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A stone building with columns and porticos, and an entrance sign in Chinese.

The Harbin Institute of Technology on the Chinese mainland. The government in Taiwan has fined a researcher for allegedly managing projects at the institute.Credit: Getty

Taiwan’s education ministry has fined prominent chemical engineer Lee Duu-Jong for allegedly managing research projects funded by the Chinese mainland without approval from the island’s authorities. Lee says he was not involved in the projects and was listed as the person in charge without his knowledge. China’s central government has criticized the fine as politically motivated. The censure could affect how researchers approach collaborations between Taiwan and the Chinese mainland.

Nature | 5 min read

The American Physical Society (APS) is the first among US scientific societies to say it won’t schedule future meetings in cities with racist policing records. The APS will now consider factors including: whether city police are trained in de-escalation measures; whether an independent body exists to investigate shootings and deaths in police custody; and whether a city provides open data on the use of force by its police, as well as demographic information about the targets of that force. Physicist Philip Phillips helped to prompt the move when he and colleague Michael Weissman drafted an open letter asking scientific societies to consider taking tangible steps to back up protests against police violence. “It occurred to me that meetings held in cities are putting Black and brown people at risk if they aren’t choosing with anything in mind about what are the policing practices,” says Phillips.

Nature | 5 min read

Notable quotable

Referring to the infamous Tuskegee syphilis study, health-equity researcher Giselle Corbie-Smith notes some of the factors that make vaccine hesitancy a complex issue requiring a range of approaches. (The Atlantic | 10 min read)

Features & opinion

Researchers inside and outside China are caught in an intensifying pattern of distrust, writes sociologist Joy Zhang. “Two decades ago, global scepticism about Chinese science arguably spurred the nation’s burgeoning life-sciences community to raise its standards,” notes Zhang, who has spearheaded efforts to promote transparency in the life sciences in the country. “But what [scientists] see as an uptick in China-bashing has riled them and, I fear, made them more sympathetic to Chinese nationalist propaganda. To promote openness in Chinese science, it’s more important than ever that Chinese scientists feel valued within the global community.”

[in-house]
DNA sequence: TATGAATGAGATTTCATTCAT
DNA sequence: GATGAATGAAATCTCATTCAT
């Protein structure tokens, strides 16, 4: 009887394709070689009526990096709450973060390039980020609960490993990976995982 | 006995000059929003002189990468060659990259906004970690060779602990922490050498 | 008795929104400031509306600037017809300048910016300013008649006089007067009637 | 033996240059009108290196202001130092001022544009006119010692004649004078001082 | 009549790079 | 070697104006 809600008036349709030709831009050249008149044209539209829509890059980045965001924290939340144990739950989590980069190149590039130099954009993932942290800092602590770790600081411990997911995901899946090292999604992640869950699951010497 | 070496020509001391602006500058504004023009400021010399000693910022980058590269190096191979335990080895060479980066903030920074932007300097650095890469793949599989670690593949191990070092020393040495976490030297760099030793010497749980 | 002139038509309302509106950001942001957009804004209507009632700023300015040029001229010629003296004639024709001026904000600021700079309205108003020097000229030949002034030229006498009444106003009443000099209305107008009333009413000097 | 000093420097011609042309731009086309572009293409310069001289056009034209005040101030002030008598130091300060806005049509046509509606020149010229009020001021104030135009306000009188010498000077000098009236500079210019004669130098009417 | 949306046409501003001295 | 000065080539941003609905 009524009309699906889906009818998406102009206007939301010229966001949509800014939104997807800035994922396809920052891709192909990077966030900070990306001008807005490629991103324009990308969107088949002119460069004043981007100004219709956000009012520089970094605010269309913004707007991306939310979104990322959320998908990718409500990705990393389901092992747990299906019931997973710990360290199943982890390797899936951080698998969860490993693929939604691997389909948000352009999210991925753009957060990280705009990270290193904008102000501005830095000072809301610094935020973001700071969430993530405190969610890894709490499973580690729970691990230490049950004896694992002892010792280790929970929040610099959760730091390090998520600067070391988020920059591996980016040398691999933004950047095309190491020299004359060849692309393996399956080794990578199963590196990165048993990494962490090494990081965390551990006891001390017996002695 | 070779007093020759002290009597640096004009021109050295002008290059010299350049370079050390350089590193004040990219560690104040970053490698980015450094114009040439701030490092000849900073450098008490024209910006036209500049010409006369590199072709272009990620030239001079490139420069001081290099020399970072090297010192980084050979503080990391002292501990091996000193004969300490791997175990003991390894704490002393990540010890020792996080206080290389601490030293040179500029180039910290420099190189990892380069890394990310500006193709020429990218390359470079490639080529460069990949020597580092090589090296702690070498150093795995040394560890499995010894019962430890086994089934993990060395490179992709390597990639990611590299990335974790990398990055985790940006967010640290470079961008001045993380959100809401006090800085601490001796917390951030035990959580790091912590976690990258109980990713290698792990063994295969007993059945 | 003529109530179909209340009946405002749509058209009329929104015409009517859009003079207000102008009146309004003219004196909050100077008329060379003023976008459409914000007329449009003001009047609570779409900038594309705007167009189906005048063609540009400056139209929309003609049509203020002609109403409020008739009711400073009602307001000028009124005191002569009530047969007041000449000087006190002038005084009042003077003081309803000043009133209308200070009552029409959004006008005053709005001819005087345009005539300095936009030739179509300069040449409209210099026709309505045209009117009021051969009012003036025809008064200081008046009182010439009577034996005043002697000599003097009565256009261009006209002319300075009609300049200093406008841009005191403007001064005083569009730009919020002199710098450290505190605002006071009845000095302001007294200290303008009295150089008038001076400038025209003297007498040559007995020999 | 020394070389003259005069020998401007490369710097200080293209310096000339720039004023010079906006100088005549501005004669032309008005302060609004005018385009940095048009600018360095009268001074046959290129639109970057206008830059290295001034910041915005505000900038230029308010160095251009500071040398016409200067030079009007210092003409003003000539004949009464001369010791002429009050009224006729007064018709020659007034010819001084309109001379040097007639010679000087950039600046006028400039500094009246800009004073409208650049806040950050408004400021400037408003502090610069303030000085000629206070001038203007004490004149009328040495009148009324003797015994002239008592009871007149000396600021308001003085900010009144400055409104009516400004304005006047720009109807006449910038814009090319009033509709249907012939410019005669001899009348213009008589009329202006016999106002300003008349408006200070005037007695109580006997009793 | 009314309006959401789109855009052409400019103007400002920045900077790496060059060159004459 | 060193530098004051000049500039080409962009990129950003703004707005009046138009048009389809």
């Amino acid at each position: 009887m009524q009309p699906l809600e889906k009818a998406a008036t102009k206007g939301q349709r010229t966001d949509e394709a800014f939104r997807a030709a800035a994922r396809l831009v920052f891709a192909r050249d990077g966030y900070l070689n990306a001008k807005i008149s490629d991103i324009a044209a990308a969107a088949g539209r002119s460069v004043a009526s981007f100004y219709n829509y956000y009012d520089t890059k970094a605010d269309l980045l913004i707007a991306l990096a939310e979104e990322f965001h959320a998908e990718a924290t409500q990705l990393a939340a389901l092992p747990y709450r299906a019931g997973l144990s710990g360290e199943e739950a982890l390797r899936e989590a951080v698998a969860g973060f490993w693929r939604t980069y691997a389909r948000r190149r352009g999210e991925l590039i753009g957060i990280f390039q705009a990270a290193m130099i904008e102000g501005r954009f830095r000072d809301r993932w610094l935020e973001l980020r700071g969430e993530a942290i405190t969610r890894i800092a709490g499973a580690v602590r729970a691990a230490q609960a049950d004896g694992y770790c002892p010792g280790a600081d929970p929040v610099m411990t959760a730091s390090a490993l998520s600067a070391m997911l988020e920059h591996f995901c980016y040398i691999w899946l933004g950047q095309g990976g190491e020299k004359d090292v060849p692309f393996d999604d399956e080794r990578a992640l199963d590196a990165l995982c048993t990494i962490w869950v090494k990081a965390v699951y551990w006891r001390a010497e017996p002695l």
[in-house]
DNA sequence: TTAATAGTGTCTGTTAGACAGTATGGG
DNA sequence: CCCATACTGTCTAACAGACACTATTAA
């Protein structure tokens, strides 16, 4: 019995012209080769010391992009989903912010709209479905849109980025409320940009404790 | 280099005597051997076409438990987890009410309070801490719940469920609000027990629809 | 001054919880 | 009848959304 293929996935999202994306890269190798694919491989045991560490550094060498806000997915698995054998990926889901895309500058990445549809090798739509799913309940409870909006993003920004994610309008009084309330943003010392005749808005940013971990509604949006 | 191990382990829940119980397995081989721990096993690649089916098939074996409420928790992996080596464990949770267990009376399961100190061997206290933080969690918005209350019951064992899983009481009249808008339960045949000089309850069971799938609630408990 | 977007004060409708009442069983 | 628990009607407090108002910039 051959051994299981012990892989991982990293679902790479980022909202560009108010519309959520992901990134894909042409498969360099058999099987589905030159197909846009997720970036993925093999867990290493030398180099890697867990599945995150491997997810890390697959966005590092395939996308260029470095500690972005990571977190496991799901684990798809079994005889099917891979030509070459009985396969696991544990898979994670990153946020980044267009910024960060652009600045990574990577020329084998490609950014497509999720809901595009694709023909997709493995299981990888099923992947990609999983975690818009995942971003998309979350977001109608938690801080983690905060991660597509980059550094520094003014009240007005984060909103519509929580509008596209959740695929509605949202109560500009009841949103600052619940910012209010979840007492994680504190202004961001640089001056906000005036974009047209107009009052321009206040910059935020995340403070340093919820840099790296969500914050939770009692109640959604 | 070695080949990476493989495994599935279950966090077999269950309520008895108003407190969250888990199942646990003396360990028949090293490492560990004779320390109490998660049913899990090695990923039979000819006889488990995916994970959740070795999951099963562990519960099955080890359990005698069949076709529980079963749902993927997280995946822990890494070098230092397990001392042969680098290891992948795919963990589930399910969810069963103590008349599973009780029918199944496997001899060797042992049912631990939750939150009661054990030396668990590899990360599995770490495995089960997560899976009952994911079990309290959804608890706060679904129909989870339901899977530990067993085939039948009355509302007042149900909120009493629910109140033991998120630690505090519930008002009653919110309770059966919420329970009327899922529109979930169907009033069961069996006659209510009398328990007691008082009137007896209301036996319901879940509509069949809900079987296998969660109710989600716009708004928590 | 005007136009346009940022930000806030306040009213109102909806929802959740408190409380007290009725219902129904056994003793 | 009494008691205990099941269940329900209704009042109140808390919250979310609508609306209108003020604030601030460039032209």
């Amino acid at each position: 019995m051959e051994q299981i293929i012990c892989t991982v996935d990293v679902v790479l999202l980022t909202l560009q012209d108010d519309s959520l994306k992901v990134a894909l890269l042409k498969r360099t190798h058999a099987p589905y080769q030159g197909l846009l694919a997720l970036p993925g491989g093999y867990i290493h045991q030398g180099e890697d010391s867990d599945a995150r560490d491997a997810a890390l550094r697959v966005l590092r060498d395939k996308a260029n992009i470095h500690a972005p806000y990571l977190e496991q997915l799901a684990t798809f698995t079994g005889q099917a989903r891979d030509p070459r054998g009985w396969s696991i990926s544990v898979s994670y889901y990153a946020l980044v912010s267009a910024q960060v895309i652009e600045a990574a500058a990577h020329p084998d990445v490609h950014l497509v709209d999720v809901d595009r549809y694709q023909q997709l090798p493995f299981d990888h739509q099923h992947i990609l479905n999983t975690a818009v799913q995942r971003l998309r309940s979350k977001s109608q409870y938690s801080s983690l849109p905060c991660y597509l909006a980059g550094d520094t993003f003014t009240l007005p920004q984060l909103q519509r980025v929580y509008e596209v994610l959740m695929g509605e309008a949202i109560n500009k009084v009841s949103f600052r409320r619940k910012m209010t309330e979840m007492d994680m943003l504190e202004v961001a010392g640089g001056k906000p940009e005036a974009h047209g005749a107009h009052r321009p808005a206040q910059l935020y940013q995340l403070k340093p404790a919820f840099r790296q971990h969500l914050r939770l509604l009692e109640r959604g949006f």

Nature | 5 min read

Nineteen key Australian ecosystems are collapsing because of combined pressure from climate change and other human impacts, write ecologist Dana Bergstrom and three colleagues. From tropical savannahs to kelp forests, these ecosystems have changed in a substantial, negative way from their original state, and are unlikely to recover without a major course correction. “Evidence of their demise shows we’re exceeding planetary boundaries,” write the researchers. They suggest a framework for positive actions — many of which build upon existing efforts — that can help to protect or restore ecosystems at local and global levels.

The Conversation | 6 min read

Reference: Global Change Biology paper

A debate at a scholarly communications conference last month posed the question: should journals pay peer reviewers? The ‘yeas’ argued that a fee would support a crucial part of the scientific system and encourage better reviews. The ‘nays’ questioned whether the added cost to publishers and the incentive to game the system would do more harm than good.

Science | 7 min read

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